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Adjustment of the safe harbor regime for content-sharing platform operators in regard to copyright infringing content

Monica Iancu
Monica Iancu
Mădălina Arcană
Mădălina Arcana

1. General

Against the background of a continuous transformation of the realities surrounding us, the European Union institutions have been noted to show an effervescence in their actions meant to cover the gap between reality and the legislative framework. This gap has grown with the evolution of digital technologies. Thus, the legislative framework has proven insufficient for an adequate protection, for example, of content published or shared in any way in the online environment.

In this context, it is also noteworthy mentioning that the most significant amount of works and content protected by intellectual property rights is currently distributed through online content-sharing platforms (i.e., those platforms that offer the general public access to such content after being uploaded by the users of their services[1]).

As such, the need for a stricter regulation of the applicable legal regime arose, in particular for shaping the role played by these platforms in communicating to the public content protected by intellectual property rights, and the liability of these platforms for protected content illegally uploaded by users, without prior authorization of the rightholders. At the same time, a reorientation of the policies imposed by the existing market operators was pursued, policies that over time have led to a Value Gap between the value of works and revenues transferred to rightholders, thus seeking to foster the development of a fair licensing market between rightholders and content sharing platforms.

A consensus and response to the legal uncertainties thus generated has been promoted at European level under Directive (EU) 2019/790 on copyright and related rights in the digital single market (hereinafter “Directive 2019/790”). Although it has already been 3 years since Directive 2019/790 was published in the Official Journal of the European Union, it has been relatively recently transposed in most Member States[2], so that content sharing platforms are therefore obliged, if they have not already done so, to start the procedures for implementing the requirements necessary to comply with its provisions.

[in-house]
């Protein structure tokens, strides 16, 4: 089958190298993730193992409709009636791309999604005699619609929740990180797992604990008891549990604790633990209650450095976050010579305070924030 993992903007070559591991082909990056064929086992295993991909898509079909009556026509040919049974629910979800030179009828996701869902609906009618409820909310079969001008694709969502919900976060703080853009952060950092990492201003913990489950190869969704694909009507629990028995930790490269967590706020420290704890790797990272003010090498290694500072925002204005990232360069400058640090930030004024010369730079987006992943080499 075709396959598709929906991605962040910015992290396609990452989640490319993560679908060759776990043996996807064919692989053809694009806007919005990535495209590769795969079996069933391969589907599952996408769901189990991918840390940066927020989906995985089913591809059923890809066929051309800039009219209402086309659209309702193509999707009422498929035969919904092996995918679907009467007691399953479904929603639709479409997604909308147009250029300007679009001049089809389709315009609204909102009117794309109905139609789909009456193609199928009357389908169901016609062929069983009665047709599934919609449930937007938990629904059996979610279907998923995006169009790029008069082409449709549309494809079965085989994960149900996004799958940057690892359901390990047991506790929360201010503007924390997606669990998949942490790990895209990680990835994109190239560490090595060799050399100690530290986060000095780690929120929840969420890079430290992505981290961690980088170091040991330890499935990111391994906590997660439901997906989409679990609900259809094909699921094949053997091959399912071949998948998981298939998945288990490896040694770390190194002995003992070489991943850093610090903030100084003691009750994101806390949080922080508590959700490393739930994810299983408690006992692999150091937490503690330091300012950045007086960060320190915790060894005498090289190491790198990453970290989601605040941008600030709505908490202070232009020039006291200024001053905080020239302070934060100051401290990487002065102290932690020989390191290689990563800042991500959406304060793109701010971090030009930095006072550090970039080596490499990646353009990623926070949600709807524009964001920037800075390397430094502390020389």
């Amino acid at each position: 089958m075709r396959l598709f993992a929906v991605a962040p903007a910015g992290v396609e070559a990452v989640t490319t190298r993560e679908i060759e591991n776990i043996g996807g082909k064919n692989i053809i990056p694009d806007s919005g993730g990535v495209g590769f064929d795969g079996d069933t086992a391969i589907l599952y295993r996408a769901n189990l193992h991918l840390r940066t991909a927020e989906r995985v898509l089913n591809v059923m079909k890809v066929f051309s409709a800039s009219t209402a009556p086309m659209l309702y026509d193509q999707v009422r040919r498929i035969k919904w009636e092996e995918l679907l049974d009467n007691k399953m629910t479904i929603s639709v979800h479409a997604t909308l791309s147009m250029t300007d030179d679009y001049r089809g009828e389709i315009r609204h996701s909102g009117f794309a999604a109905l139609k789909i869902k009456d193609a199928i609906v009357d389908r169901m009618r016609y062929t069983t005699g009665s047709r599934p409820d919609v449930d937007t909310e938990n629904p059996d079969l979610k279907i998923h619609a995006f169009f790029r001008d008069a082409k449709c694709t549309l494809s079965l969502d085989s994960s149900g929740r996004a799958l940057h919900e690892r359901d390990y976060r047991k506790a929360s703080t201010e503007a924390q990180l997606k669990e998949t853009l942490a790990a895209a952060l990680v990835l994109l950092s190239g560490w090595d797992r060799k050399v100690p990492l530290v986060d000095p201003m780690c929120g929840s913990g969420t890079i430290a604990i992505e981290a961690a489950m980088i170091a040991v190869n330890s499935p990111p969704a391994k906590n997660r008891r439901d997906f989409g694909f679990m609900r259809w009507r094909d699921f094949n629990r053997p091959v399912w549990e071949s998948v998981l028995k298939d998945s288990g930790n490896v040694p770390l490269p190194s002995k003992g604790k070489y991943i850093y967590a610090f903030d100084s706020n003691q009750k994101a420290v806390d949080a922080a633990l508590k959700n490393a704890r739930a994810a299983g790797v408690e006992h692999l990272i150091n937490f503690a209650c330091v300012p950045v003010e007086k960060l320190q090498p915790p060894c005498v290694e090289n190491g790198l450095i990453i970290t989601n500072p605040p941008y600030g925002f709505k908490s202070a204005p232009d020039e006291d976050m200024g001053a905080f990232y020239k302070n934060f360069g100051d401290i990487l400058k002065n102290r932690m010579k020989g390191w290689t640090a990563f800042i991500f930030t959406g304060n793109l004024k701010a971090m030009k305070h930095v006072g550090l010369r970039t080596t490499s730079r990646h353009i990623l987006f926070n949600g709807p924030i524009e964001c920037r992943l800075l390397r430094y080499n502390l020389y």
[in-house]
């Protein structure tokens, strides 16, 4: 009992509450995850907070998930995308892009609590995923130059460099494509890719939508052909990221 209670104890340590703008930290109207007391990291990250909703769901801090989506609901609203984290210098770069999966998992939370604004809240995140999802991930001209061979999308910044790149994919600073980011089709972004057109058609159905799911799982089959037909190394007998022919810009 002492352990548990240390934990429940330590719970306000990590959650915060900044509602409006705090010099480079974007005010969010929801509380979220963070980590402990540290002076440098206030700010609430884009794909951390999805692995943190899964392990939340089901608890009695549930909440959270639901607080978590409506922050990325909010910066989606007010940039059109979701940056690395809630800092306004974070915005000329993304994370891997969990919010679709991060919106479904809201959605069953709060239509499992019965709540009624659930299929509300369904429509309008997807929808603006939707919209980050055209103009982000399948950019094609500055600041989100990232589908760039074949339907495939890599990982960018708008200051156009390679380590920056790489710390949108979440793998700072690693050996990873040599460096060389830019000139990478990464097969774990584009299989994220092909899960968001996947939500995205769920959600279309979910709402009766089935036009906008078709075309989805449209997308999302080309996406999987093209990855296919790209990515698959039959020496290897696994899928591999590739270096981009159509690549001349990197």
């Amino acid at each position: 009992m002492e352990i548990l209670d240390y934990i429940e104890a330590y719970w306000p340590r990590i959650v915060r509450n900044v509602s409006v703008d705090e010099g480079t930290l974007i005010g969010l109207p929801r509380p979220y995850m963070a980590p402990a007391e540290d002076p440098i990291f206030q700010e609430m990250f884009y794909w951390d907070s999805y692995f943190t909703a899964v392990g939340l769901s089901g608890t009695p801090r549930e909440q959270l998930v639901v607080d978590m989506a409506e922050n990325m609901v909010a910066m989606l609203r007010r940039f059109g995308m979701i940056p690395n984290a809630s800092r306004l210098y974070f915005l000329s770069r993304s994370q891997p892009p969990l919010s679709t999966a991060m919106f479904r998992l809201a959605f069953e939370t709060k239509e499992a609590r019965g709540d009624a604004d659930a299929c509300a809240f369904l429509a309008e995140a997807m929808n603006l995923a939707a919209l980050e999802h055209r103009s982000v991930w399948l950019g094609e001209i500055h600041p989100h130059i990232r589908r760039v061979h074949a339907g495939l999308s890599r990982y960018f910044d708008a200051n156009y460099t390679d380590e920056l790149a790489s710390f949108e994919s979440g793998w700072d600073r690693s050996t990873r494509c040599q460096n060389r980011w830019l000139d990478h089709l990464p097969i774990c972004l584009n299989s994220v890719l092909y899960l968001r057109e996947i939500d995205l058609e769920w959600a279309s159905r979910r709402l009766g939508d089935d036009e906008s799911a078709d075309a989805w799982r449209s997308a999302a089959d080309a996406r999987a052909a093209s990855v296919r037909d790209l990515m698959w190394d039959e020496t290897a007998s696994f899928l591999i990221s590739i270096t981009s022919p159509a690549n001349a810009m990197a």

2. New limits on the legal liability of content-sharing platforms operators (with regard to copyright infringing content)

Article 17 of Directive 2019/790 thus regulates a new legal regime applicable to a particular category of online service providers, more specifically, those providers of information society services (i) whose main (or one of the main) purposes is to store and give the public access to a large amount of copyright-protected works or other protected subject matter uploaded by its users, (ii) which they directly or indirectly organize and promote for example, by using targeted, profit-making means of promotion[3]. These providers are designated in Directive 2019/790 as online content-sharing service providers (operators, as defined for the purpose of this material) and benefit, as detailed below, from a specific legal regime.

First of all, starting from the exclusive right of authors to authorize or prohibit any public communication of their works, the European legislator solved through Directive 2019/790 a controversy that previously existed in practice. Thus, it has been established that when content-sharing platform operators (i.e., online content-sharing service providers, hereinafter referred to as “operators”), grant the public access to protected works uploaded by their users, they are in in fact, those who perform such acts of communication to the public or making available to the public. This principle gives rise to specific obligations for the operators concerned namely that, in connection with content protected by intellectual property rights, they must obtain an authorization from the rightholders for the use of the protected content, i.e. in the form of a license agreement.

Given the clarification of this legal regime, the obligations arising from such a legal status that fall to the holders of intellectual property rights also imply that the operators will be the ones who will be directly held liable for making illegal communications.

The paradigm shift mentioned above has also led to the need for a new liability regime to be established for these specific situations. In this context, it was concluded that the (hold harmless) (the so-called safe harbor[4]) regime that has been enjoyed by the information society service providers for storing (hosting) the content uploaded by third parties ever since the enforcement and transposition of Directive 2000/31[5] by the Member States no longer meets, in the current context, the need to protect the intellectual property rights of holders of online uploaded content.